Author Topic: Scribed Panel Lines  (Read 1490 times)

0 Members and 1 Guest are viewing this topic.


  • Full Member
  • ***
  • Posts: 59
Scribed Panel Lines
« on: April 14, 2009, 06:22:37 PM »
I was asked about panel lines on my project board, but it might be more usefull in the long run to reply here....

To make the panel lines:
After the model is primed I stick a piece of painter’s tape on the model to use as a straight edge then scribe in the line with a sharp awl.  Go very light on the first pass as pressing too hard on the edge of the tape can dent it.  I then sand with 400grit to knock off any burrs.  Next go over the model with an old toothbrush to get the dust out of the grooves. Re-prime and paint.  After painting I accent the lines with a fine-tip marker. Art Media here in Portland sells markers named “Pigma Micron” that are waterproof and fadeproof.  The ink takes a few seconds to dry, so if you get any where you don’t want it you can wipe it off with your finger.  If you wipe in the direction of the airflow you can get a neat weathering effect.  The ink is not solvent proof, so if you want to use a clear-coat, spray a list mist for the first layer.  Brushing on a clear-coat will wipe off the ink.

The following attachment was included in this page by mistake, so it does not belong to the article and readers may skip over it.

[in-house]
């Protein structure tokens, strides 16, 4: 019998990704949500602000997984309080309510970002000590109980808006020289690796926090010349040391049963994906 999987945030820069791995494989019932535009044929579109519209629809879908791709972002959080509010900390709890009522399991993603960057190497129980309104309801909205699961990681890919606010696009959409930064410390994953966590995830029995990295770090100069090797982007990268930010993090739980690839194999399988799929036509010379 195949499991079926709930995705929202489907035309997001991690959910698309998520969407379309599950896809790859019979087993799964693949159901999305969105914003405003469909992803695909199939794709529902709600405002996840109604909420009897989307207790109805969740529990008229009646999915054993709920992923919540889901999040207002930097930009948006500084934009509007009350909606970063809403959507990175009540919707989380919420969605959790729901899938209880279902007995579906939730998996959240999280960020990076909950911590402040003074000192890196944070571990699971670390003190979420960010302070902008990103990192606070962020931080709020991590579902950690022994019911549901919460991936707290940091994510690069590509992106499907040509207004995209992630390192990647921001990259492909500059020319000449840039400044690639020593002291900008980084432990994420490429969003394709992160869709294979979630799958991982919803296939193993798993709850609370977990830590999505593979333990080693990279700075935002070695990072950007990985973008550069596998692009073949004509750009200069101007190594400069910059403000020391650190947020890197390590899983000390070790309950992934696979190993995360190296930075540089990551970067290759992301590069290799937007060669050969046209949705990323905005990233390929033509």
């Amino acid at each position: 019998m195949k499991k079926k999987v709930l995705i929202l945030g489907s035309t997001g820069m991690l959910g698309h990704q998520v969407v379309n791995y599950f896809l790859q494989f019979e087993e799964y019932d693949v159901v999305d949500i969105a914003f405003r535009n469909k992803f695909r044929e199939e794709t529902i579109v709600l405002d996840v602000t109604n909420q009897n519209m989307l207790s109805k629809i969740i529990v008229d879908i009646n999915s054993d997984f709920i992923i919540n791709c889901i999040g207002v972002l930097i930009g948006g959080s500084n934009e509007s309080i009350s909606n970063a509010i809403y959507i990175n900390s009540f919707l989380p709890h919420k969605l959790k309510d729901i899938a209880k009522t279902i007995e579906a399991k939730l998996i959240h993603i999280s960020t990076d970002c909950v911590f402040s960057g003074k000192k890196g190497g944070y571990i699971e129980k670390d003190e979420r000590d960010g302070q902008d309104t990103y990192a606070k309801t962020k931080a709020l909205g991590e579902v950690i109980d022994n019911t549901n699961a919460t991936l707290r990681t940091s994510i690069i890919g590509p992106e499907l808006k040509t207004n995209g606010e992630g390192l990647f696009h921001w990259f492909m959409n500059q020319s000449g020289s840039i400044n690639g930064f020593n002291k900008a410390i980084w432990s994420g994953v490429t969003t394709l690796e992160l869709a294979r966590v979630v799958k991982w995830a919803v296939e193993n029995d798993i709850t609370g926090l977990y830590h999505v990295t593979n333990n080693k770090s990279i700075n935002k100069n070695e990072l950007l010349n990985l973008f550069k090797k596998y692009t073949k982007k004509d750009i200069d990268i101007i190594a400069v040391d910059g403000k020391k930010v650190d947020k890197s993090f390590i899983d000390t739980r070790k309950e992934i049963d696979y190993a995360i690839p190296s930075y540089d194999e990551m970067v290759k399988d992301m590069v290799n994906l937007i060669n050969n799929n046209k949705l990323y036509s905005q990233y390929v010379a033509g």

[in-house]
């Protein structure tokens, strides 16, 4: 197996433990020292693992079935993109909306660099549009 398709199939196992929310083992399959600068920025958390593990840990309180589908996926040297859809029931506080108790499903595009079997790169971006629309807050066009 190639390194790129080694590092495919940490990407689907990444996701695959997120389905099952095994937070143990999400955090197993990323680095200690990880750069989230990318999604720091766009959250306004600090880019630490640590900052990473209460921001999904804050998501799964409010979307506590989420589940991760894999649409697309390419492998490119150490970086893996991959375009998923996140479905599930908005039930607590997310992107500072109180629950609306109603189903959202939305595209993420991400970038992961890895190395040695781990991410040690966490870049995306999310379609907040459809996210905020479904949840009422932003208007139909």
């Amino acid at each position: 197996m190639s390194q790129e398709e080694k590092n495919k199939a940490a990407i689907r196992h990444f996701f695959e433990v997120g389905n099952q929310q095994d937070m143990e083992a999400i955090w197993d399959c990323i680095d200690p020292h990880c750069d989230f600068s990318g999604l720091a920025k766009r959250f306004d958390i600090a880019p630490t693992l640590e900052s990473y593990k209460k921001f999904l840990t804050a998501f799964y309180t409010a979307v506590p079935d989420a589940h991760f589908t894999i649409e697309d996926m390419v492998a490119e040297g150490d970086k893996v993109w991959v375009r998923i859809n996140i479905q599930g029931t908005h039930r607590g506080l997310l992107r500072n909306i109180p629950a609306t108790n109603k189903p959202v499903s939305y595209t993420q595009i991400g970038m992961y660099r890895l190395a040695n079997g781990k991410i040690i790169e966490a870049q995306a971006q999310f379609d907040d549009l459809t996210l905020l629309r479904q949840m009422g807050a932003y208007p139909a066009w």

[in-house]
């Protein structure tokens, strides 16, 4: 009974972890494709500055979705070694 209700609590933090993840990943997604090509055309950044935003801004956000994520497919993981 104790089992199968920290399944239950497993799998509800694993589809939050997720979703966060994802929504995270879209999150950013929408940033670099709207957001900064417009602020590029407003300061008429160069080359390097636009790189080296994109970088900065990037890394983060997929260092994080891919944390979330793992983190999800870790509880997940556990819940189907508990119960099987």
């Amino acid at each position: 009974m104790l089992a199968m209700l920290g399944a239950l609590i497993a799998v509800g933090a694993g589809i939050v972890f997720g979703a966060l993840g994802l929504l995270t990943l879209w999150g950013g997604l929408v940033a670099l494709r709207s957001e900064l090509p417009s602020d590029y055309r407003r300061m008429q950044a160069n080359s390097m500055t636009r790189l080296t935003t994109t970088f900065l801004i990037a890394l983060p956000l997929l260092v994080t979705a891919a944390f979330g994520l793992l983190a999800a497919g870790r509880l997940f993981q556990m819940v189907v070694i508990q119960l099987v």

I’ve only tried scribing on basswood, I’m not sure how it would work on something with a more uneven grain like pine or fir.  It might be hard to get a consistent width.

Model Maker

  • Full Member
  • ***
  • Posts: 204
Re: Scribed Panel Lines
« Reply #1 on: June 05, 2016, 12:43:13 PM »
When making my Spitfire models, I experimented with three different approaches to panel lines based upon reading various articles on the internet. I've captured my results in the pictures below.

The first picture shows the panel lines simply marked using a soft dark grey artist pencil. The width looks about right for the scale, but it lacks depth.

The second picture shows the panel lines creating by masking and then building primer up around the masking tape to provide some depth.  A soft dark grey artist pencil was used to colour in the lines. The depth looks good, but the width is too wide for the scale.

The third picture shows the panel lines created by scribing the lines similar to Pauls method and using the soft dark grey artists pencil on top of the finished paint, but before the final clear coats are applied. This provides depth and a more proportional width for the scale. This method is certainly more realistic than the other two methods.

« Last Edit: June 05, 2016, 12:45:16 PM by Model Maker »